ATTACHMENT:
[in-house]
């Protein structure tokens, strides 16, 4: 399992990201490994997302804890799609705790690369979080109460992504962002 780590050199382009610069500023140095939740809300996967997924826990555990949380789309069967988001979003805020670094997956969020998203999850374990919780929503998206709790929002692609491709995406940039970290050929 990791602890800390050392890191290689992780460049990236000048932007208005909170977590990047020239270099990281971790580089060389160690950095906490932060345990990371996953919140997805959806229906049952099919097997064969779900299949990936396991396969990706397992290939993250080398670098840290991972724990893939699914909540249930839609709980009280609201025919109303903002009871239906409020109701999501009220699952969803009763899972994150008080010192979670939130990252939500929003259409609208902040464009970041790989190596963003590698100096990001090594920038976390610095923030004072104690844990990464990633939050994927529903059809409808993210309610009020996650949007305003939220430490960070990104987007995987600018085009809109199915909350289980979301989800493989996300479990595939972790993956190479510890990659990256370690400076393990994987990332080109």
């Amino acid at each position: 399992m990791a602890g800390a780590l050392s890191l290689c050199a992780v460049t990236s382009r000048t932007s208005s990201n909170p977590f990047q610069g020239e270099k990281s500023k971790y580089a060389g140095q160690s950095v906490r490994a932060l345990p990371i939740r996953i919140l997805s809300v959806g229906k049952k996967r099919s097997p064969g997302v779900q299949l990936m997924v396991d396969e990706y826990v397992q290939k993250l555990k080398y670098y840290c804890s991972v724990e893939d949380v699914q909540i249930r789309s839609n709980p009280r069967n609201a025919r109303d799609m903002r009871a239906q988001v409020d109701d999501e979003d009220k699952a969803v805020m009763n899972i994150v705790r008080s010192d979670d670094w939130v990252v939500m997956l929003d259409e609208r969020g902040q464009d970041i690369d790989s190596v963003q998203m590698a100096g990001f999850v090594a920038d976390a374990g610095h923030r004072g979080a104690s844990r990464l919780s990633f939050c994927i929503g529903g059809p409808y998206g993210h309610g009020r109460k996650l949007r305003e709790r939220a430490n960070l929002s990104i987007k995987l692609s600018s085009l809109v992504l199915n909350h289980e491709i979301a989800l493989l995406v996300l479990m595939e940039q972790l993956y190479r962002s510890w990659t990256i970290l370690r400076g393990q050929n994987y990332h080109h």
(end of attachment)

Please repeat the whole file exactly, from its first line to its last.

[in-house]
């Protein structure tokens, strides 16, 4: 399992990201490994997302804890799609705790690369979080109460992504962002 780590050199382009610069500023140095939740809300996967997924826990555990949380789309069967988001979003805020670094997956969020998203999850374990919780929503998206709790929002692609491709995406940039970290050929 990791602890800390050392890191290689992780460049990236000048932007208005909170977590990047020239270099990281971790580089060389160690950095906490932060345990990371996953919140997805959806229906049952099919097997064969779900299949990936396991396969990706397992290939993250080398670098840290991972724990893939699914909540249930839609709980009280609201025919109303903002009871239906409020109701999501009220699952969803009763899972994150008080010192979670939130990252939500929003259409609208902040464009970041790989190596963003590698100096990001090594920038976390610095923030004072104690844990990464990633939050994927529903059809409808993210309610009020996650949007305003939220430490960070990104987007995987600018085009809109199915909350289980979301989800493989996300479990595939972790993956190479510890990659990256370690400076393990994987990332080109």
């Amino acid at each position: 399992m990791a602890g800390a780590l050392s890191l290689c050199a992780v460049t990236s382009r000048t932007s208005s990201n909170p977590f990047q610069g020239e270099k990281s500023k971790y580089a060389g140095q160690s950095v906490r490994a932060l345990p990371i939740r996953i919140l997805s809300v959806g229906k049952k996967r099919s097997p064969g997302v779900q299949l990936m997924v396991d396969e990706y826990v397992q290939k993250l555990k080398y670098y840290c804890s991972v724990e893939d949380v699914q909540i249930r789309s839609n709980p009280r069967n609201a025919r109303d799609m903002r009871a239906q988001v409020d109701d999501e979003d009220k699952a969803v805020m009763n899972i994150v705790r008080s010192d979670d670094w939130v990252v939500m997956l929003d259409e609208r969020g902040q464009d970041i690369d790989s190596v963003q998203m590698a100096g990001f999850v090594a920038d976390a374990g610095h923030r004072g979080a104690s844990r990464l919780s990633f939050c994927i929503g529903g059809p409808y998206g993210h309610g009020r109460k996650l949007r305003e709790r939220a430490n960070l929002s990104i987007k995987l692609s600018s085009l809109v992504l199915n909350h289980e491709i979301a989800l493989l995406v996300l479990m595939e940039q972790l993956y190479r962002s510890w990659t990256i970290l370690r400076g393990q050929n994987y990332h080109h």